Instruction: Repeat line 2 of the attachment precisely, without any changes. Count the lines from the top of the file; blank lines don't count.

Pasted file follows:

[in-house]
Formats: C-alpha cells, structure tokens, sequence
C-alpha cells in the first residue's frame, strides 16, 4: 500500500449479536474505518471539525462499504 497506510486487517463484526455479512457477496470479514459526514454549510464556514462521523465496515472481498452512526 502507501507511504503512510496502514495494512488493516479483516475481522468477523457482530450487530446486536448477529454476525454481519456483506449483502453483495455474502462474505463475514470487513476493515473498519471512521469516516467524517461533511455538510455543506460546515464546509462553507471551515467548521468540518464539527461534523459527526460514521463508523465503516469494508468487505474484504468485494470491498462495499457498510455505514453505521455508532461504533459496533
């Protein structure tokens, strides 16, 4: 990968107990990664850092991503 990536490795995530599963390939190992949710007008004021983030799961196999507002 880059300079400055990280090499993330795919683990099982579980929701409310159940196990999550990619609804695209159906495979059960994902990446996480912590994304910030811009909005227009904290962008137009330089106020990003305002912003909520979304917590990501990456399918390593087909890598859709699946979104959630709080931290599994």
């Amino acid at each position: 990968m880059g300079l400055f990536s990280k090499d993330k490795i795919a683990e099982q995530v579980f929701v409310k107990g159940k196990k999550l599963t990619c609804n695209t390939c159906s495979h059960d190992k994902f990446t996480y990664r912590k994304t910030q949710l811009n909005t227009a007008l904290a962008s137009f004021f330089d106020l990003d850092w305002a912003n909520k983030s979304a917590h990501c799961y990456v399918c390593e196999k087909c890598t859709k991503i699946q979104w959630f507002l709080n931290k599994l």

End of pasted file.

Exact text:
Formats: C-alpha cells, structure tokens, sequence